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Disappointing 4G Auction To Be Investigated By National Audit Office

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http://www.guardian.co.uk/technology/2013/apr/14/4g-auction-national-audit-office

The National Audit Office is to investigate the low amount raised by Ofcom's auction of the 4G airwaves, which in June generated £2.3bn – a total of £1.2bn less than the Treasury had forecast, and £3bn less than the theoretical maximum.

In a letter seen by the Guardian, the NAO's auditor general, Amyas Morse, told the Labour MP Helen Goodman, shadow minister for media and communications: "I intend to conduct a value-for-money study of Ofcom's recent auction of 4G spectrum."

The Treasury's forecast of £3.5bn from the auction was included in the government finances in the autumn statement last December, and allowed the chancellor, George Osborne, to claim that government borrowing was falling.

The Guardian understands that the NAO is preparing the terms of an investigation after complaints from Goodman, who pointed to remarks by the Ofcom chief executive, Ed Richards, indicating the government had not made maximising revenues the prime aim of the auction.

"By not making maximising the auction's revenues an objective for Ofcom, the government has failed to get value for money on this project," Goodman complained to Morse.

Does the govt ever get "value" for money?

Surely govt knew that the bids where below forecasts?

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The telco's presumably don't keep cash floats of a few billion around on the off-chance that the government wants to sell them some airwaves, so this money has to be borrowed by the telco's. Now, where did I hear that banks weren't too keen on lending out the governments own money given to them via QE?

I'll save the audit office some work. Here's an easy diagram for them

Expected money trail:

Government ==> bank ==> telco ==> government.

Actual money trail:

Government ==> bank.

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Odd.

If it was a house, they would rent it out...= returns year on year.

yet, they wanted to sell the right to use the airwaves?....surely they could have got the maximum price PLUS if theyd rented it?? year in, year out.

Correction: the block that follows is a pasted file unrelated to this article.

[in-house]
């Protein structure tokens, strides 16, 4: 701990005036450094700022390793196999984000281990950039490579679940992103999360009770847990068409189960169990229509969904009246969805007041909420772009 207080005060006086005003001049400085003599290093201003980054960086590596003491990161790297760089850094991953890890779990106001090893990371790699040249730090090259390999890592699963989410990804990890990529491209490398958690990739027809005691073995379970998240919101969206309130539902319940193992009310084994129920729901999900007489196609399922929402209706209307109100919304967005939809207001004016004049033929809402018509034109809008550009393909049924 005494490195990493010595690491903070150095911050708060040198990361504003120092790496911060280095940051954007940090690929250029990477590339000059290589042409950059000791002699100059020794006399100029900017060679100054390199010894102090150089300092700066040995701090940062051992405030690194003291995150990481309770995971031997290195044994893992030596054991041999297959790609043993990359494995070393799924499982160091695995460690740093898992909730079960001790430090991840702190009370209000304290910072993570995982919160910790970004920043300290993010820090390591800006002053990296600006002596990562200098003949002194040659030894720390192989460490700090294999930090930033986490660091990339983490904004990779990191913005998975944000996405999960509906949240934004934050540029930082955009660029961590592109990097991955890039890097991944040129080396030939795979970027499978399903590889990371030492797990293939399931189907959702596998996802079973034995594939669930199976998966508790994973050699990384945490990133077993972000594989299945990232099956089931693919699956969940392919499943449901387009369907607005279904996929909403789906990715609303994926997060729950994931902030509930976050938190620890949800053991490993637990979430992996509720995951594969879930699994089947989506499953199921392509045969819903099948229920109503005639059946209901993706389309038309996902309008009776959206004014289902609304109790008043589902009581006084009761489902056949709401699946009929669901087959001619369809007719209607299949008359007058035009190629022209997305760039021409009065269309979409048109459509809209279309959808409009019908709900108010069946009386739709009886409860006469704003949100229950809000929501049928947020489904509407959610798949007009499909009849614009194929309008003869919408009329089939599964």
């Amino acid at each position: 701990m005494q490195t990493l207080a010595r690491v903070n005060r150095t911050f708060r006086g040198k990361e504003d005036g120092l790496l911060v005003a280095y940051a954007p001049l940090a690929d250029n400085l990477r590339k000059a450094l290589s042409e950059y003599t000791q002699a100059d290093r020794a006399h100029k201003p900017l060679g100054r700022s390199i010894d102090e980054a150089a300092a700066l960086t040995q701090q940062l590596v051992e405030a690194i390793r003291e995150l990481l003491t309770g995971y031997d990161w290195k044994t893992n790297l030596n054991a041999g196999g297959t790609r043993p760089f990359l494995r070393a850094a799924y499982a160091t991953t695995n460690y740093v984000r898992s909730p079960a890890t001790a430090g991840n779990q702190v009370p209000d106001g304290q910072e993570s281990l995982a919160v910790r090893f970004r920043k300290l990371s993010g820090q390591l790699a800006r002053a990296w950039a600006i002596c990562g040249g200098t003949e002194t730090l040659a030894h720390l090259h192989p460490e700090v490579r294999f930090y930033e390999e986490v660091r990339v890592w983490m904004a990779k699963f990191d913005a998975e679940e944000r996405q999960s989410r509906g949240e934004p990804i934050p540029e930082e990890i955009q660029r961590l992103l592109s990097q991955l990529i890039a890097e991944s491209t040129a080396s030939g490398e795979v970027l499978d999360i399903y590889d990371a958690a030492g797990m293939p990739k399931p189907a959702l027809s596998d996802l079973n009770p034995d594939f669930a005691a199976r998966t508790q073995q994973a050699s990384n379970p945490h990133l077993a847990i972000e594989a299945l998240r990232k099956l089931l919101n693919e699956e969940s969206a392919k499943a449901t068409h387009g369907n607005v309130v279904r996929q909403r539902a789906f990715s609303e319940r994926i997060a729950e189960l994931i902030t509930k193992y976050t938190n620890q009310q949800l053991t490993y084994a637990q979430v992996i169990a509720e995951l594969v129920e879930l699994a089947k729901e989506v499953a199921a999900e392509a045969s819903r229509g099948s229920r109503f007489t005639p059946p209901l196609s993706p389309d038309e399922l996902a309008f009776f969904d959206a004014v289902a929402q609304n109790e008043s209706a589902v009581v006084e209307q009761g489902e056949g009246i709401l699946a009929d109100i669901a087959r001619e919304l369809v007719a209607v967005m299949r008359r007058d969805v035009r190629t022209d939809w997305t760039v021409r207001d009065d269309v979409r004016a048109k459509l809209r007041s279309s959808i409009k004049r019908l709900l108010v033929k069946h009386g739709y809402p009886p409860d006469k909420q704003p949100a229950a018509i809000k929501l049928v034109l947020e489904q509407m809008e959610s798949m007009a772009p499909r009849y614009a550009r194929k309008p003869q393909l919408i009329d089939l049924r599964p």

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Does the govt ever get "value" for money?

Surely govt knew that the bids where below forecasts?

The idea wasn't to get the most money, it was to provide the best deal for the UK population. No point selling to the highest bidder if they then don't use it to provide a worthwhile affordables service.
If it was a house, they would rent it out...= returns year on year.

yet, they wanted to sell the right to use the airwaves?....surely they could have got the maximum price PLUS if theyd rented it?? year in, year out.

Using the frequencies require billions of pounds of investment in hardware. No-one would make that investment if there was a risk they would lose the frequencies the next year.

Imagine, you win the licence for 2013 for £500m, spend £2bn building the hardware/network, then next year your competitor outbids you for the licence and you're left with a load of worthless kit you can't use. Also, would your customers sign up with you if there was a chance you could lose the licence next year? No-one would bid on a short-term basis. The only way to make it work would be for the telecoms groups to form a join venture to rent the licences and run the towers. In which case, they could offer a quid for them.

And on top of all that, remember that the licence costs get passed directly onto the consumer through increas eline rental and call charges. Most of the reason we had the highest mobile costs in europe was that the mobile firms had to recoup the cost of the licences.

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The 3G auction was ridiculous, this seems more fair value.

Investigating it is a waste of money. And they never prosecute anyone when they do find 'irregularities'. so whats the point?

It gives them something to do for a few months to justify their salaries?

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The idea wasn't to get the most money, it was to provide the best deal for the UK population. No point selling to the highest bidder if they then don't use it to provide a worthwhile affordables service.

Using the frequencies require billions of pounds of investment in hardware. No-one would make that investment if there was a risk they would lose the frequencies the next year.

Imagine, you win the licence for 2013 for £500m, spend £2bn building the hardware/network, then next year your competitor outbids you for the licence and you're left with a load of worthless kit you can't use. Also, would your customers sign up with you if there was a chance you could lose the licence next year? No-one would bid on a short-term basis. The only way to make it work would be for the telecoms groups to form a join venture to rent the licences and run the towers. In which case, they could offer a quid for them.

And on top of all that, remember that the licence costs get passed directly onto the consumer through increas eline rental and call charges. Most of the reason we had the highest mobile costs in europe was that the mobile firms had to recoup the cost of the licences.

nonsense.

the big firms would have created a consortium, built the masts and shared the airwave costs based on useage.

no reason why a rental agreement couldnt last 20 years...

the reason the Government didnt get the price they calculated is the usual one....incompetance and government optimism.

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When the mobile companies overpaid last time it proper f**ked them up, it was seen at the time as a license to print money, the telecoms bubble burst, (who on this site could work that kind of thing might happen) why would anyone wont to destroy their company by overpaying like that again, and why do they need an enquiry into the patently obvious. ;)